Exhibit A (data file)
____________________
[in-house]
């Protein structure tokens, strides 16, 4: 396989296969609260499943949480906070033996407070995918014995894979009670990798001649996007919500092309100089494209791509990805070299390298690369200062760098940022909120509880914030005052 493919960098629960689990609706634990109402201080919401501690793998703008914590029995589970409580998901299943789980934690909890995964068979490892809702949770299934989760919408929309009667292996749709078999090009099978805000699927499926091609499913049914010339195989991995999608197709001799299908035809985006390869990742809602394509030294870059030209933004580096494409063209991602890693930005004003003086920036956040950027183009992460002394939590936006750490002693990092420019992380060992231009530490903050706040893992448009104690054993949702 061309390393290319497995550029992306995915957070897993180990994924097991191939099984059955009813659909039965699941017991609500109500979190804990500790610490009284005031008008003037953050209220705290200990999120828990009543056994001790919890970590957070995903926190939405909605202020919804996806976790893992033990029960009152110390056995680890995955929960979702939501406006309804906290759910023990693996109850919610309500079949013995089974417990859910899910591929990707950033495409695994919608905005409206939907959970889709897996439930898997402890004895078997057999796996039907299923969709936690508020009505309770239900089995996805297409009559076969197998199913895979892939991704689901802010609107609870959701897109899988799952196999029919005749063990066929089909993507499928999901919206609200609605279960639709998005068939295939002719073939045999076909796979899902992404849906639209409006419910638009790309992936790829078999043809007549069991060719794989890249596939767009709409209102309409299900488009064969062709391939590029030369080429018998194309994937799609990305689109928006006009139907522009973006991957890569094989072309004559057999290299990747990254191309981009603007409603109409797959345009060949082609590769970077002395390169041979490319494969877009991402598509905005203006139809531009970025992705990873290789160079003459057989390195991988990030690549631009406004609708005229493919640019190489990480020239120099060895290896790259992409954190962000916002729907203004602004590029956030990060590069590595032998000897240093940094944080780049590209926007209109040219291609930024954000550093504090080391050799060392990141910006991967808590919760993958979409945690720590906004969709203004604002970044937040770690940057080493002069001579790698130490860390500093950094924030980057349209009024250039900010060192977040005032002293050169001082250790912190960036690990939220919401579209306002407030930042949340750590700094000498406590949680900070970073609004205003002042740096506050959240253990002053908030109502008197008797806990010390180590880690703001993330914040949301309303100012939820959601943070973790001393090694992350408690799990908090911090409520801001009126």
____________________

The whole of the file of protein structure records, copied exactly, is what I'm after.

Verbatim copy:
[in-house]
């Protein structure tokens, strides 16, 4: 396989296969609260499943949480906070033996407070995918014995894979009670990798001649996007919500092309100089494209791509990805070299390298690369200062760098940022909120509880914030005052 493919960098629960689990609706634990109402201080919401501690793998703008914590029995589970409580998901299943789980934690909890995964068979490892809702949770299934989760919408929309009667292996749709078999090009099978805000699927499926091609499913049914010339195989991995999608197709001799299908035809985006390869990742809602394509030294870059030209933004580096494409063209991602890693930005004003003086920036956040950027183009992460002394939590936006750490002693990092420019992380060992231009530490903050706040893992448009104690054993949702 061309390393290319497995550029992306995915957070897993180990994924097991191939099984059955009813659909039965699941017991609500109500979190804990500790610490009284005031008008003037953050209220705290200990999120828990009543056994001790919890970590957070995903926190939405909605202020919804996806976790893992033990029960009152110390056995680890995955929960979702939501406006309804906290759910023990693996109850919610309500079949013995089974417990859910899910591929990707950033495409695994919608905005409206939907959970889709897996439930898997402890004895078997057999796996039907299923969709936690508020009505309770239900089995996805297409009559076969197998199913895979892939991704689901802010609107609870959701897109899988799952196999029919005749063990066929089909993507499928999901919206609200609605279960639709998005068939295939002719073939045999076909796979899902992404849906639209409006419910638009790309992936790829078999043809007549069991060719794989890249596939767009709409209102309409299900488009064969062709391939590029030369080429018998194309994937799609990305689109928006006009139907522009973006991957890569094989072309004559057999290299990747990254191309981009603007409603109409797959345009060949082609590769970077002395390169041979490319494969877009991402598509905005203006139809531009970025992705990873290789160079003459057989390195991988990030690549631009406004609708005229493919640019190489990480020239120099060895290896790259992409954190962000916002729907203004602004590029956030990060590069590595032998000897240093940094944080780049590209926007209109040219291609930024954000550093504090080391050799060392990141910006991967808590919760993958979409945690720590906004969709203004604002970044937040770690940057080493002069001579790698130490860390500093950094924030980057349209009024250039900010060192977040005032002293050169001082250790912190960036690990939220919401579209306002407030930042949340750590700094000498406590949680900070970073609004205003002042740096506050959240253990002053908030109502008197008797806990010390180590880690703001993330914040949301309303100012939820959601943070973790001393090694992350408690799990908090911090409520801001009126």